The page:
Plot: the Pevensie children are summoned back to Narnia to find that over 1000 years have passed, humans have taken over the country and the native Narnians have been all but wiped out. The boy-king Caspian, having been usurped by his uncle Miraz, sides with the few remaining Narnians and leads a rebellion against humankind. The Pevensies join in.
I read and reread these books when I was little and it always seemed to me that Prince Caspian was the weakest of the lot: it's basically a trudge through the woods followed by a battle followed by Aslan turning up and telling everyone where they got it wrong. Again. (Mind you, it's also the book that convinced me that those American fundamentalists that believe that C S Lewis is a dangerous heretic who will lead children to paganism in the guise of Christianity might have a point*.)
This movie fixes the weaknesses of the book beautifully. It makes the characters far more complex, rounded and believable than their author ever did. It gives Susan a proper role in this her final trip to Narnia. It soups up the antagonism between Peter (the old king) and Caspian (the king to be), and resolves it (in the necromancy scene) in a manner that I thought was brilliantly clever. It adds a whole new section where a commado raid is staged on Miraz's palace - it goes horribly wrong and a lot of Narnians die: interestingly the Narnians previously considered to belong to Evil Races (minotaurs, those broo things, wolves) are shown to be among the bravest and most self-sacrificing. Reepicheep the mouse is made to seem charming instead of being the irritating little turd he is in the books. And Aslan just about gets away without looking like a total tool.**
This is a dark film, full of violent (though bloodless) battle - even the mice cut throats, and a scene where Miraz punishes his soldiers is genuinely horrifying. The moral labelling of the characters is much less black-and-white than in the first film. The politicing among Miraz's courtiers is superb - I hooted with delight watching them manipulate him to his downfall. Trumpkin the dwarf, dry and sarcastic, is absolutely excellent: my favourite character. Caspian is cute if you like the pretty-boy thing. And the lead centaur is HOT.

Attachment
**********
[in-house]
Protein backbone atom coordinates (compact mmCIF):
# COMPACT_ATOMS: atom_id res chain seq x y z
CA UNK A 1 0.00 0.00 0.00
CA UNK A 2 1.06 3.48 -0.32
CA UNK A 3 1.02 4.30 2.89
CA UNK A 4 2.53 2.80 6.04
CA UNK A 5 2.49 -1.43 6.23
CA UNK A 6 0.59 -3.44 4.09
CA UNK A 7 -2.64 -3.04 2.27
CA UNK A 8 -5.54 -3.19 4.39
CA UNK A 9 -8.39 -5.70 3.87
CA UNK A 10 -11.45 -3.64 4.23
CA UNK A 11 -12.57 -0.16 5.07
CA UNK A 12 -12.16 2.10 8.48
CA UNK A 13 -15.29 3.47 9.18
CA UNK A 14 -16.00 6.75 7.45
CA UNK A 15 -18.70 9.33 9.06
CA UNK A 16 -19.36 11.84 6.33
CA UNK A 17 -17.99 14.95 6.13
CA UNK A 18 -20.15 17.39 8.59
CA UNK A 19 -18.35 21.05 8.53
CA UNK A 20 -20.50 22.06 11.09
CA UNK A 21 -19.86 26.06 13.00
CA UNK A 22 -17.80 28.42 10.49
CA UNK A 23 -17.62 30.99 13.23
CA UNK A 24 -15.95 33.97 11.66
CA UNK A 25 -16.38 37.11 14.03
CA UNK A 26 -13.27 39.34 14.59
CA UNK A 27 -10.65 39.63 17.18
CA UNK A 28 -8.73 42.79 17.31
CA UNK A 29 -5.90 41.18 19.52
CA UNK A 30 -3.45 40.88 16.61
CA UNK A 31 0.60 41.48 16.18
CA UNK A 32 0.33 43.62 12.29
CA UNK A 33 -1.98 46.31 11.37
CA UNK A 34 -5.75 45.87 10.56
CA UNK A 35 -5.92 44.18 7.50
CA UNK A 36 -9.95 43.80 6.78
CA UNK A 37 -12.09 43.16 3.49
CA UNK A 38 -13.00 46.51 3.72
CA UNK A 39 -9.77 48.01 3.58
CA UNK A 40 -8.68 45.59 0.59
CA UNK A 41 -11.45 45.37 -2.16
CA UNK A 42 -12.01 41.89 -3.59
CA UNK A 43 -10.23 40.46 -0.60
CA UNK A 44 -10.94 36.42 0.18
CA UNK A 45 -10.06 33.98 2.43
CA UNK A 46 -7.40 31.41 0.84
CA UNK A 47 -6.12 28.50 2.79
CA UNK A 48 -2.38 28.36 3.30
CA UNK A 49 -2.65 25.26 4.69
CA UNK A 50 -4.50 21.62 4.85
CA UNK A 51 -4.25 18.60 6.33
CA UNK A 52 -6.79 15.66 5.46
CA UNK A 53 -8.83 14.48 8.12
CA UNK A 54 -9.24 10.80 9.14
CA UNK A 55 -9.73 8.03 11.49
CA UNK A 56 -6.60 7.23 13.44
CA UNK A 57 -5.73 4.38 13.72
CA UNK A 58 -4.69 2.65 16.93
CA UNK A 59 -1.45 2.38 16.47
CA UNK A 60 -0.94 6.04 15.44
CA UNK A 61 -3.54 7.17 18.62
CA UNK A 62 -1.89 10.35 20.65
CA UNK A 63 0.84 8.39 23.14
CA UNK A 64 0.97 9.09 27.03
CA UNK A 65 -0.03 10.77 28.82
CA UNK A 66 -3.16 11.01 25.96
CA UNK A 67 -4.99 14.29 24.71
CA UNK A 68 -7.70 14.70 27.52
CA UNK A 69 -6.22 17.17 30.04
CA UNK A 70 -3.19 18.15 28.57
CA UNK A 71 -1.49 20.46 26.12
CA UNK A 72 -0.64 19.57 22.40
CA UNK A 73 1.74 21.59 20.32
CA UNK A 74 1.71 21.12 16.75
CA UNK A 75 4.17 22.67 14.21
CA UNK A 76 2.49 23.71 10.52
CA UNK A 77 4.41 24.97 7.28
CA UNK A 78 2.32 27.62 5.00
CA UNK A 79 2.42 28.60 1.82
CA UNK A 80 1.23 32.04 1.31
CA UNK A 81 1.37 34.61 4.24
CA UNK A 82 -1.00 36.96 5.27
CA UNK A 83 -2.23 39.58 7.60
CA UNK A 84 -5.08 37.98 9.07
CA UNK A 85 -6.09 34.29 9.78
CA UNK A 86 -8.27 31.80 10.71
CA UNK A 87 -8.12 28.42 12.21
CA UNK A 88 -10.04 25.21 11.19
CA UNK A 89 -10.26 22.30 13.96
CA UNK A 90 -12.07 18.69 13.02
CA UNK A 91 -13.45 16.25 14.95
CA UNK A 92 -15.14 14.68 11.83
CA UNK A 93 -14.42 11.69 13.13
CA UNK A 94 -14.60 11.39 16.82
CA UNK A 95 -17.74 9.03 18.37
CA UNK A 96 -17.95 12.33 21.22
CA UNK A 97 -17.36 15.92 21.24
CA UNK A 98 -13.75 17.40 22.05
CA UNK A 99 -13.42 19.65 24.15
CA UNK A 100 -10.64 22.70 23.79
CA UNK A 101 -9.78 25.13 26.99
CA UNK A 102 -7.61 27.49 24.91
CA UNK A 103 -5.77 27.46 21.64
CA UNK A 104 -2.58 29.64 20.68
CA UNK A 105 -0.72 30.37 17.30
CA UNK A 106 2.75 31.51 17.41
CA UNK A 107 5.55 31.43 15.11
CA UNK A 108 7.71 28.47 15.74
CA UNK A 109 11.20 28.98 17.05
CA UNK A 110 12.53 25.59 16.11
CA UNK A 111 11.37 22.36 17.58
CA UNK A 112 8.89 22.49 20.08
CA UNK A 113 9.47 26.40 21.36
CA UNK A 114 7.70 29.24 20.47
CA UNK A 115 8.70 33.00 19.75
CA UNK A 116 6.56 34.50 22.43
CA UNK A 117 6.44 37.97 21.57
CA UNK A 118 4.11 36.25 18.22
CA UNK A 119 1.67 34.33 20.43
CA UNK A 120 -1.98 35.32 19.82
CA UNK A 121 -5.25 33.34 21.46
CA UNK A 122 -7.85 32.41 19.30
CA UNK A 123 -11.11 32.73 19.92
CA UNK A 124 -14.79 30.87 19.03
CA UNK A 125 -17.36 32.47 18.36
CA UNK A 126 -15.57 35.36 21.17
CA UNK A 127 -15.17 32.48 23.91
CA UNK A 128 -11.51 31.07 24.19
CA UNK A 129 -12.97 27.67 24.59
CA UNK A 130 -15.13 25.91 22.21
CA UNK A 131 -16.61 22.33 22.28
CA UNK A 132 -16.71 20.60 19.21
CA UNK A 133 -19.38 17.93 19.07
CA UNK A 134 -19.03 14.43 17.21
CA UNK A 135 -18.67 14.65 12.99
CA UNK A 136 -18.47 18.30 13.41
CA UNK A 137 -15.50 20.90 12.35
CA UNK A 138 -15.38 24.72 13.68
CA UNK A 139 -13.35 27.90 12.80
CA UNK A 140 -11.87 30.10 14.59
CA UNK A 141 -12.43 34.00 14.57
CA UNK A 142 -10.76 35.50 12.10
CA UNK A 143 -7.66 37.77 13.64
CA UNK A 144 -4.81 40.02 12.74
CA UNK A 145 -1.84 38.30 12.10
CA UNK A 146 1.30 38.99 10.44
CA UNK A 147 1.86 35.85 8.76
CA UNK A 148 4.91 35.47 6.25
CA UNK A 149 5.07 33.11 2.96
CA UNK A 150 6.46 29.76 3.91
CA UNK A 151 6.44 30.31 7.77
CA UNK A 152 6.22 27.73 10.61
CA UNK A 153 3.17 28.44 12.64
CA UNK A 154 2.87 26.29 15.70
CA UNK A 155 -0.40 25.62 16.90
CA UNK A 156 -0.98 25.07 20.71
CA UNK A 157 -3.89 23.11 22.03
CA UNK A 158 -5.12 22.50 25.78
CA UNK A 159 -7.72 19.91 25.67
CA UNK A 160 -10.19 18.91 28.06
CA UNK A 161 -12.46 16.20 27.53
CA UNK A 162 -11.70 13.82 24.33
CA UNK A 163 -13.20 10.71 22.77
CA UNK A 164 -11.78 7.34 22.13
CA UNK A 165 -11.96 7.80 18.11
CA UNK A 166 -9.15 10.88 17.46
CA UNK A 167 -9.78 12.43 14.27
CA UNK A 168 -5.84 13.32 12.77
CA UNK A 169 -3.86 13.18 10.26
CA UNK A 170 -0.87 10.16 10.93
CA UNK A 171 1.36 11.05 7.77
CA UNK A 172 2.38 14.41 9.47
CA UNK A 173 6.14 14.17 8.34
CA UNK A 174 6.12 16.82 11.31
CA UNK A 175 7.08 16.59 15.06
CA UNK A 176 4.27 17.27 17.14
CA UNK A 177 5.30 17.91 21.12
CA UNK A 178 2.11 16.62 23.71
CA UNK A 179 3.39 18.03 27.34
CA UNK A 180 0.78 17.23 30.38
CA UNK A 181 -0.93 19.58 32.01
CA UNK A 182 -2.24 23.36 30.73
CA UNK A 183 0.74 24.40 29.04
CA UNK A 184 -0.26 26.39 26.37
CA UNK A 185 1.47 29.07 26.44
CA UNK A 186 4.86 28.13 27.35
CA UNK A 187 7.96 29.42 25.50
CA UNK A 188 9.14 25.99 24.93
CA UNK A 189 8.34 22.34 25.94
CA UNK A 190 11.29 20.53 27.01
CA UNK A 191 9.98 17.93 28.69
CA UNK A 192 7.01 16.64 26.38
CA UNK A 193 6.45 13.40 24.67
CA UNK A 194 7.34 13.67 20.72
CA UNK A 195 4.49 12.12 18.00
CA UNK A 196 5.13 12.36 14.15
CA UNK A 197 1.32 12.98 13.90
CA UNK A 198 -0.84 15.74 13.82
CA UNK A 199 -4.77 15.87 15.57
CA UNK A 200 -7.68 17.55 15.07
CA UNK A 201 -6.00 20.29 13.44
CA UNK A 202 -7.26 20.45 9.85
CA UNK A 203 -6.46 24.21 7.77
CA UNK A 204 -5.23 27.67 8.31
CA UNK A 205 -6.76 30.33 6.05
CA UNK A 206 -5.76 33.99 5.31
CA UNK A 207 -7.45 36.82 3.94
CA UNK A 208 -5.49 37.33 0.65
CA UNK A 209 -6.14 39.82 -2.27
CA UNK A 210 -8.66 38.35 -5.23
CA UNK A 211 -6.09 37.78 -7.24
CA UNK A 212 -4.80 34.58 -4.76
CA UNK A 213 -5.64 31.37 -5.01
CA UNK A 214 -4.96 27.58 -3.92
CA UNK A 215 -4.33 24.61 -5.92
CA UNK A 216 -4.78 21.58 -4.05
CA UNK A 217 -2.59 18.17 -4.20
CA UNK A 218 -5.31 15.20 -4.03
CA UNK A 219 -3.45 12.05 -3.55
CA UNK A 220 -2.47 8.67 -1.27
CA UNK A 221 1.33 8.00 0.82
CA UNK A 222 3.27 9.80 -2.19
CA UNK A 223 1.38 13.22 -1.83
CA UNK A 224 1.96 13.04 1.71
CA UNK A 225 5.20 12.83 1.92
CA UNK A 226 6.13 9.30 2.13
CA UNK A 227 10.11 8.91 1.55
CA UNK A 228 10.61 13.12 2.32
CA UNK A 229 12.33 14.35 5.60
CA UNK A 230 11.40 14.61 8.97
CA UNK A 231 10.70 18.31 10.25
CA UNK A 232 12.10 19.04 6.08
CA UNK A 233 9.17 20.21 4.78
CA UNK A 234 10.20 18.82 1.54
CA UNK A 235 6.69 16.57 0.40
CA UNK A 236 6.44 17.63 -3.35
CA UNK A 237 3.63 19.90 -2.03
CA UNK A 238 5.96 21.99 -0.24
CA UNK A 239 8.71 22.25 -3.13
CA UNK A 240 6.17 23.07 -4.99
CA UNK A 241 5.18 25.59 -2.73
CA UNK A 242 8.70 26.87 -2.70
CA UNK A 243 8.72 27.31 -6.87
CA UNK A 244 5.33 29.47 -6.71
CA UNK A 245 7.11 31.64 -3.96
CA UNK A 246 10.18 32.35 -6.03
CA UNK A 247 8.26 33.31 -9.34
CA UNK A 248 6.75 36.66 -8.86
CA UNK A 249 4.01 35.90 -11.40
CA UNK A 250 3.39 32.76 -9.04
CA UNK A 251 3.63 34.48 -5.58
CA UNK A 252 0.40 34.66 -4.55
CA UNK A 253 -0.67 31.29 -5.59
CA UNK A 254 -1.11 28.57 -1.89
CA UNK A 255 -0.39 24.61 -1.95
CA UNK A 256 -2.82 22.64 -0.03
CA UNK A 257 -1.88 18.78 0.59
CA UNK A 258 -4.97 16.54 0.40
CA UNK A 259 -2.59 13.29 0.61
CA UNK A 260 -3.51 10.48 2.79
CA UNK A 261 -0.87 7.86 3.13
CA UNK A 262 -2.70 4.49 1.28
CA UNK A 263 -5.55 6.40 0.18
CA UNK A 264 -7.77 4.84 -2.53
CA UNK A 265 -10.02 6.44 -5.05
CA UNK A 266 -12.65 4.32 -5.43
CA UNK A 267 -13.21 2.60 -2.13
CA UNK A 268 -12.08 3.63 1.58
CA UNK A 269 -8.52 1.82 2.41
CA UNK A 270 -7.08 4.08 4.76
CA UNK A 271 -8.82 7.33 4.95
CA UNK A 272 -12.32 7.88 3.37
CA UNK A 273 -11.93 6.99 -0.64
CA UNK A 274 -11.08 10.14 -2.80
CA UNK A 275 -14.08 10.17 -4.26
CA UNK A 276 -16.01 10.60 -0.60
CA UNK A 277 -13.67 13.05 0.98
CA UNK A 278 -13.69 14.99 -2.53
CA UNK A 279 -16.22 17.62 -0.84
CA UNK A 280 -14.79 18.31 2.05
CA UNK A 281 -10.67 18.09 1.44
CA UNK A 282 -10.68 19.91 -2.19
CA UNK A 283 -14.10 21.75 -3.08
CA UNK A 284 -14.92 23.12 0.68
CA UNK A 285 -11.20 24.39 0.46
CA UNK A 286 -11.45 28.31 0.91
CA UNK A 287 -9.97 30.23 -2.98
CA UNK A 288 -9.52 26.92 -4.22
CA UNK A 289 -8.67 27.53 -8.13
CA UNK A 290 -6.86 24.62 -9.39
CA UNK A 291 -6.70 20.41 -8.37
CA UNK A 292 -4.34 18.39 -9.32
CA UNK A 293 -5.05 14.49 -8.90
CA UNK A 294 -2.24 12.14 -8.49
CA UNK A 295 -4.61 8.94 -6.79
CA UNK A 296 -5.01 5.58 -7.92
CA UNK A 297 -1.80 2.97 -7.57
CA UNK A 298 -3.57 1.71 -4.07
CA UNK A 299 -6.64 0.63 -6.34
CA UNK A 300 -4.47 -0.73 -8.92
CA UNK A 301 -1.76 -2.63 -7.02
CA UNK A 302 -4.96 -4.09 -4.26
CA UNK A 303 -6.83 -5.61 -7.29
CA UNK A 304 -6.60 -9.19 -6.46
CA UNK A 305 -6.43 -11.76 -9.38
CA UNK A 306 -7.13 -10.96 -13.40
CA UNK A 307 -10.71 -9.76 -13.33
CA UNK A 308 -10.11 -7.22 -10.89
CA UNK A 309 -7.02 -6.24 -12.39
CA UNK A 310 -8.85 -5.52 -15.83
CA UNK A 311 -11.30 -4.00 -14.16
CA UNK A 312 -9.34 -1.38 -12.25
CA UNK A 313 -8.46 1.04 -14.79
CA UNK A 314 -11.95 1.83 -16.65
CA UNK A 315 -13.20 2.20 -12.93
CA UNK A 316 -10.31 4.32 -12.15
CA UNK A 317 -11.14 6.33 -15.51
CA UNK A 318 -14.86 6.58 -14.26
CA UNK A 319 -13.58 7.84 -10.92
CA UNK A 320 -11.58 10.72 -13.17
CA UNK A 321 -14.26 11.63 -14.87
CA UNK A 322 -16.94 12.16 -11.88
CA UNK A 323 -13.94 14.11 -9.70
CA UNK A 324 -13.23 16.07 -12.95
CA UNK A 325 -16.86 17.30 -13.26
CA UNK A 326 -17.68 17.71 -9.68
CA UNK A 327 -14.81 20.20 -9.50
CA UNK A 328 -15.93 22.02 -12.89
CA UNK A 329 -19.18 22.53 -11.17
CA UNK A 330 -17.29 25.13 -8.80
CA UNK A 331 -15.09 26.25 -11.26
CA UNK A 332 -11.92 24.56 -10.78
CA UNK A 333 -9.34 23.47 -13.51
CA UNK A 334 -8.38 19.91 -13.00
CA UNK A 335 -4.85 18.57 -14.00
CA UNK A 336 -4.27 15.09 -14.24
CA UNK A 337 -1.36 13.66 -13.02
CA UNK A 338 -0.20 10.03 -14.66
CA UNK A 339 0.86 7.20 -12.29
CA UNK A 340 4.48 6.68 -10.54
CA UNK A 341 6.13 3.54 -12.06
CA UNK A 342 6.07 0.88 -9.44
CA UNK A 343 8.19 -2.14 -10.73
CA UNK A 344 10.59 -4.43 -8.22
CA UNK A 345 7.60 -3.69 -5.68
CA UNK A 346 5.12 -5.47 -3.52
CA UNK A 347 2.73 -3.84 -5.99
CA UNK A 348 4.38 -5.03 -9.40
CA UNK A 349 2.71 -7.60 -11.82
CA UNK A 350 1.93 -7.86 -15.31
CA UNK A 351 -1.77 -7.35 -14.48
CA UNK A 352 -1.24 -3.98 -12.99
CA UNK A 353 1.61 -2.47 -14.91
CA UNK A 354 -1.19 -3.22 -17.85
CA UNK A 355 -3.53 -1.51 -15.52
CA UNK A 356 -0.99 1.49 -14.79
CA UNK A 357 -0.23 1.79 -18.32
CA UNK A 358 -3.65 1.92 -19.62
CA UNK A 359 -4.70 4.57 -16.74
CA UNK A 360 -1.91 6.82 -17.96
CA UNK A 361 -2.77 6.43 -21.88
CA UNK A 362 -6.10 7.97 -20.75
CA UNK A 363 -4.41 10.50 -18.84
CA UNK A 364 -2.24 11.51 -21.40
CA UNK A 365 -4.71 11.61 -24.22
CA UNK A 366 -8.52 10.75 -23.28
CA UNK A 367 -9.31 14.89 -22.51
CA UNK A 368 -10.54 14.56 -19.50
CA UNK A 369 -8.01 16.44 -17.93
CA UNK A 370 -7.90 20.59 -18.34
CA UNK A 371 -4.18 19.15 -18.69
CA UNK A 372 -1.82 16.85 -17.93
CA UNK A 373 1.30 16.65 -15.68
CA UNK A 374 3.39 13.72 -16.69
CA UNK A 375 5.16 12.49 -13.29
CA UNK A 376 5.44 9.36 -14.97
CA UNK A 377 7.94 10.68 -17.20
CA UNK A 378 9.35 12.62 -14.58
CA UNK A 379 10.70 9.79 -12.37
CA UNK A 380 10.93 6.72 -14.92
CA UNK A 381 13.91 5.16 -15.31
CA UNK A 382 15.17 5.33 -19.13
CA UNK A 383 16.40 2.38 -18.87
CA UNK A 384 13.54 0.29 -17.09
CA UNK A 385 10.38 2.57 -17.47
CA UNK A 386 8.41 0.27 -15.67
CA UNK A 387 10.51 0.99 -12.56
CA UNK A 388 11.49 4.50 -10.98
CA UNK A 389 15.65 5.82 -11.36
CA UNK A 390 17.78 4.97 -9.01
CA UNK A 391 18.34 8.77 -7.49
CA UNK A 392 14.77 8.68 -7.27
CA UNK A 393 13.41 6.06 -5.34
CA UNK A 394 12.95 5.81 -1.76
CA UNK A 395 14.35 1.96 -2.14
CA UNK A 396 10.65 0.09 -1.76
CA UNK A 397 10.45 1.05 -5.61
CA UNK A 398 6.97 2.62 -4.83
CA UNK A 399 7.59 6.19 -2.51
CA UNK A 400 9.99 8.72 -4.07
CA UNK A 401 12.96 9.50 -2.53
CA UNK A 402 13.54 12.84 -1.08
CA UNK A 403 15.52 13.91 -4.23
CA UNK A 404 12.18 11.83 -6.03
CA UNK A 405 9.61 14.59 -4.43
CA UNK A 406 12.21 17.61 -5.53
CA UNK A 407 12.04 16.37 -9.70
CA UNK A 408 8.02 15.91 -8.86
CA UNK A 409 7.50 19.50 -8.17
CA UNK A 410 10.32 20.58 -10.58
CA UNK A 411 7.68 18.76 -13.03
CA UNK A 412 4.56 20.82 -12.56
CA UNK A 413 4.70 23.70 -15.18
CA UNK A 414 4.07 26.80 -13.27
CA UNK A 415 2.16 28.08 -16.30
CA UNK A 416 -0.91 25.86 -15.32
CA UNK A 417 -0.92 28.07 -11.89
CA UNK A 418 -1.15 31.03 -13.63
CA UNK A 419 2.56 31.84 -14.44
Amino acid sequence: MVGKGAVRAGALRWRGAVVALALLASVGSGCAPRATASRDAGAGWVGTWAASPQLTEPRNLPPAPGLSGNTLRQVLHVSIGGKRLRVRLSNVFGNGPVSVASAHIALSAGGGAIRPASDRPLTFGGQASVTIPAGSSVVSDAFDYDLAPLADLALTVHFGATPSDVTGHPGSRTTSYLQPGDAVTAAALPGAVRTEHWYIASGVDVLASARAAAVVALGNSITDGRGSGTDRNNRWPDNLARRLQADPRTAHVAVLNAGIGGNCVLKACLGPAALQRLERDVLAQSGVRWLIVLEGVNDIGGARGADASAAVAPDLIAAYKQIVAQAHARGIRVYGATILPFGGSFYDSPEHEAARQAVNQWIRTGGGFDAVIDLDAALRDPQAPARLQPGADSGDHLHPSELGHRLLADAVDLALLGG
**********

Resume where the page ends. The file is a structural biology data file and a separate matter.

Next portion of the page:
But the best thing about this movie was how emotionally engaging it was: with the last of the Narnians falling victims of genocide, it conveys the despair and anger and desperation really well. You can totally understand why some of them want to call the White Witch up from the dead: I'd have been tempted myself.
* They (the fundamentalists) are still vile moronic blights on the face of humanity of course. They're just good at spotting heresy.
** I can't bloody stand Aslan. He throws people into horrible situations which he could have solved with the blink of an eye, they battle or muddle through as best they can, and then he inevitably turns up and tells them off for not doing as well as they should have. Not to mention him leaving innocent faithful Narnians to suffer and die for thousands of years and doing bugger-all to stop it. But we're getting into Apologetics grounds here so I'll stop ranting...
Wednesday, 2 July 2008
I want to give this book a plug because it was written by a friend of mine and it's published this week. And because I've read the uncorrected manuscript and even that was pretty damn good.
Adrian and I have been in the same story-writing group for a few years. (I hasten to add, I do not read my smutty stuff out on these occasions, I stick to horror and comedy - it would be fair to say that most people in the group Do Not Approve of Erotica.) Anyway, after many years battering at the gates of publisherdom, Adrian finally sold the first three volumes of what promises to be a truly epic story to Macmillan, thereby earning in one advance more than I've managed to earn in 10 years of writing erotica. Grr. But I don't resent him (much) because he's a truly talented and witty writer. And he has this great Evil Beard (but no, that's not a picture of him!). And Dark Enchantment is dedicated to his wife (who doesn't know that yet).
So - Empire in Black and Gold is the first of a fantasy series about a content-wide war. Imagine a world which looks like ancient Greece but is just launching into accelerated industrial revolution. There's a huge Empire on the march against the free city-states, and a handful of diverse characters trying to thwart it in various ways - and no sign of a convenient plot device (such as a One Ring) to solve their problem for them. Plus, giant insects! - all the different peoples have a deep connection to one insect type or another, which give them inhuman powers such as flight, group minds etc. The guy on the book cover is a Wasp Army soldier. No - don't forget the giant insects!
It's fantasy. It's steampunk. It's an enormous war epic. It features some very strong female characters. It is all action - the pace thunders along giving you nowhere to put the book down. Take my word for it: it's gripping stuff.
You can buy Empire in Black and Gold on AmazonUK. Plus, if you are in Reading (UK) this weekend you can pop into Waterstones bookshop where Adrian will be signing copies of the book.
Waterstones, United Reform Building, 89a Broad Street, Reading RG1 2AP
SATURDAY 5th JULY, 3-5pm
And his blog is here.